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-   -   best low impact exercises to strengthen knees (http://tt.tennis-warehouse.com/showthread.php?t=462700)

2ndServe 05-05-2013 02:56 PM

best low impact exercises to strengthen knees
 
what are some low impact ones. Just split stepping really hurts my knees and I can't see myself playing many more years if this keeps up.

WildVolley 05-05-2013 03:24 PM

Quote:

Originally Posted by 2ndServe (Post 7388160)
what are some low impact ones. Just split stepping really hurts my knees and I can't see myself playing many more years if this keeps up.

In my opinion, squats would be your best exercise as they are non-impact when done correctly, and hopefully the strengthening will help your knee pain.

Some of the top power lifters are ex-football players who ruined their knees playing football. The squats help stabilize the knees but whether the weight bearing will help heal the interior of the knee is debatable.

Chas Tennis 05-05-2013 07:51 PM

Is you pain under the knee cap? I have the very common cartilage issues there that, in my case, I believe are related to a tight rectus femorus - the only quad that originates above the hip joint. It can also be a more complicated issue where imbalances between the quads cause the patella to mis align in its cartilage track.

Patellar-femoral joint pain
http://www.aafp.org/afp/2007/0115/p194.html

Quote:

Originally Posted by Chas Tennis (Post 7307375)
The knee has two joints - the one between the femur and tibia with the meniscus, etc., and the one under the knee cap, the patellar-femoral joint.

In my opinion, pain under the knee cap is often caused by posture issues, quad strength & tightness, as discussed in the above replies.

When I had an MRI for a torn meniscus, the MRI report included serious damage to the patellar-femoral joint. (Get the written MRI report from the imaging specialist, read it and research all issues even those not being treated or showing symptoms.)

One particular issue, that of a short/tight rectus femorus, is described in this link

http://www.mrtherapy.com/articles/article3.html

BE AWARE THAT STRETCHING THE RECTUS FEMORUS MIGHT PUT STRESS ON THE LOWER BACK.

The rectus femorus is special because it is the only quad that attaches above the hip joint, the other three quads attach to the femor.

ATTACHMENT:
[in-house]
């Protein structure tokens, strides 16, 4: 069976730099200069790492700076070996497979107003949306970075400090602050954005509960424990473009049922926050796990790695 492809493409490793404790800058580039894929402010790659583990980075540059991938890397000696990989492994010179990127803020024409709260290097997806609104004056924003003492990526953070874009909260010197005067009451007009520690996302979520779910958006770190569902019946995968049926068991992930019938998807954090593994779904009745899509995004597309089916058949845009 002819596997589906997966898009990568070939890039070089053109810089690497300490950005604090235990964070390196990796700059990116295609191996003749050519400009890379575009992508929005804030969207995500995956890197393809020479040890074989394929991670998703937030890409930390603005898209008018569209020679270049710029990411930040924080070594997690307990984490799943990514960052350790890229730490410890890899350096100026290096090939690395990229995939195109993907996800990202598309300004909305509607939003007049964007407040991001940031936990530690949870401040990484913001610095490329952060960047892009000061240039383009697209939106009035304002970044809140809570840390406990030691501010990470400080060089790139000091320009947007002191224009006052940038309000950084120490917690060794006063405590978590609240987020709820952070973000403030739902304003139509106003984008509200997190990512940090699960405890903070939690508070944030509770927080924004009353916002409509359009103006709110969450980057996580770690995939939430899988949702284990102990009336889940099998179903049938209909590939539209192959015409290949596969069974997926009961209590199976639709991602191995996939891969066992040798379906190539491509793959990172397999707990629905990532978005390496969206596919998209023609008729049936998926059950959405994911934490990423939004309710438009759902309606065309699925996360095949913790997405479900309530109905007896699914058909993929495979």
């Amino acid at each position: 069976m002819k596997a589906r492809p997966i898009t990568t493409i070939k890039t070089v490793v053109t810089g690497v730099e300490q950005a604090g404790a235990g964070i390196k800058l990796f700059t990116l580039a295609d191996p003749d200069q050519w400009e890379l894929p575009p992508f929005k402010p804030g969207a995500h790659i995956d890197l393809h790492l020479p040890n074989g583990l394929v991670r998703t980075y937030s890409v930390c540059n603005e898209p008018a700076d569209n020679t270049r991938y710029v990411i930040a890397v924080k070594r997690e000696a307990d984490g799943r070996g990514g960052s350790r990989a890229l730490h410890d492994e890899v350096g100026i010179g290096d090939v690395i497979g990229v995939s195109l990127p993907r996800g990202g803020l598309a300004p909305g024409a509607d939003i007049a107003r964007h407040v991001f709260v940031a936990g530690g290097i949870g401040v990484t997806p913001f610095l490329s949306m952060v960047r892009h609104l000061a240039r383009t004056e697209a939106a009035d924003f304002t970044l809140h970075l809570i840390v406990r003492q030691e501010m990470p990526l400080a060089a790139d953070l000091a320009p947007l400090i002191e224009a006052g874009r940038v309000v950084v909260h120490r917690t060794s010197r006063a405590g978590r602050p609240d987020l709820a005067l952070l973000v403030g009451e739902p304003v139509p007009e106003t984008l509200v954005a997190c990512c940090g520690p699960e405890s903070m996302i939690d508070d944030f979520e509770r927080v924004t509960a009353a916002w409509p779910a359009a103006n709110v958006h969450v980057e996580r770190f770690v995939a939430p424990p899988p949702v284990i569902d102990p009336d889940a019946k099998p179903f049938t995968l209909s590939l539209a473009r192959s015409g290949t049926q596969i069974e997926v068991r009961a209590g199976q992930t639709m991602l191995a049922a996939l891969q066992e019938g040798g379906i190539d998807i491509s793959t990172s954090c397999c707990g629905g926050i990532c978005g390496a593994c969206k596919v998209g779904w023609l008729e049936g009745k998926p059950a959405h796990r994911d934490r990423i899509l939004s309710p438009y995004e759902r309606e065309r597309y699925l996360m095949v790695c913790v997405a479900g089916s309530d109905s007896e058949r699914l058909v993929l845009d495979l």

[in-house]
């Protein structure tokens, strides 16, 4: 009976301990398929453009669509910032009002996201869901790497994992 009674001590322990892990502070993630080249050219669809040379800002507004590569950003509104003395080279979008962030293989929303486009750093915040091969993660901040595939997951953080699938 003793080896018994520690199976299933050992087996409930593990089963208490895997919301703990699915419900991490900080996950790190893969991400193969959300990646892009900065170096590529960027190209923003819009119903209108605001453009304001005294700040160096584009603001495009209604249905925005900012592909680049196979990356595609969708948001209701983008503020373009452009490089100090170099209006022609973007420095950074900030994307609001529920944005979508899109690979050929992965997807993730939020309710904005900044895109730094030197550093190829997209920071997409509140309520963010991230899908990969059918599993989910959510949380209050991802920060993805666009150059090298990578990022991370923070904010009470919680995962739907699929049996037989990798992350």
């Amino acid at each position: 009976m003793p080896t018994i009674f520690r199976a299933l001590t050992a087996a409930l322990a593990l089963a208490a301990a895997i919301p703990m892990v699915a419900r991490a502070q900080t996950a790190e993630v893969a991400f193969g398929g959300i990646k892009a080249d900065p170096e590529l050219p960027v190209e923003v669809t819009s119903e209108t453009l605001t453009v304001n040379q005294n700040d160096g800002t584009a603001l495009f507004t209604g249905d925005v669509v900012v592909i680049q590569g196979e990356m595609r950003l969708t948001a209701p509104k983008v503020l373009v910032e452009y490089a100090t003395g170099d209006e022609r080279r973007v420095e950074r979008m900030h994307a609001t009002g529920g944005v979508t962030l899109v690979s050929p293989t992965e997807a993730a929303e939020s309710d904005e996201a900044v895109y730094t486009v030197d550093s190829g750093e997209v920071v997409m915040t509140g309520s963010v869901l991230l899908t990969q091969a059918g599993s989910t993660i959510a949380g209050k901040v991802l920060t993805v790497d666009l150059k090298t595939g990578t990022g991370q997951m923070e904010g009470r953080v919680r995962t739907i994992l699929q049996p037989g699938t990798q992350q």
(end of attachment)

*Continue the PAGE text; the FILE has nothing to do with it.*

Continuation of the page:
I believe that this is a good description, believe that I have a short rectus femorus, and that the stretch is very effective in correcting it. It may be my over-simplified picture, but I believe that a tight rectus femorus simply causes the patella to ride too high in the joint. This damages the cartilage separating the patella from the femur. Some of the other better known patella tracking problems involve lateral tracking issues, the patella being pulled to the side or 'tilted' relative to the joint track.

Search: rectus femorus quadriceps anterior pelvic tilt


2ndServe 05-05-2013 09:54 PM

yes, right below the knee cap

Chas Tennis 05-06-2013 12:11 AM

Quote:

Originally Posted by 2ndServe (Post 7388739)
yes, right below the knee cap

I would say that my mild pain is under the patella where it rides on the cartilage (on the femur). MRIs from another injury indicated that there is some cartilage damage there. When I do the above linked rectus femorus stretch the knees feel better.

I believe that there is a well-known injury below the knee cap that affects the tendon that connects the patella to the lower leg, the patella tendon.
I have not had that injury. I'd start researching runner's knee if your injury is in the patella tendon area.

Search illustrations for the knee joint. http://orthoinfo.aaos.org/topic.cfm?topic=a00512

Of course, there are many other causes of knee pain some of which are in the reference in reply #3.

Any strengthening exercises for muscles that may be too tight/short already should be prescribed by a physician who is specialized in those issues and posture. Medically trained physical therapists teach the exercises & stretches and make sure that you are doing them correctly while considering your injury.

charliefedererer 05-06-2013 11:29 AM

It sounds like you have the same problem that plagues Rafa, patellar tendonitis also known as "jumper's knee" or as Chas has above "runner's knee".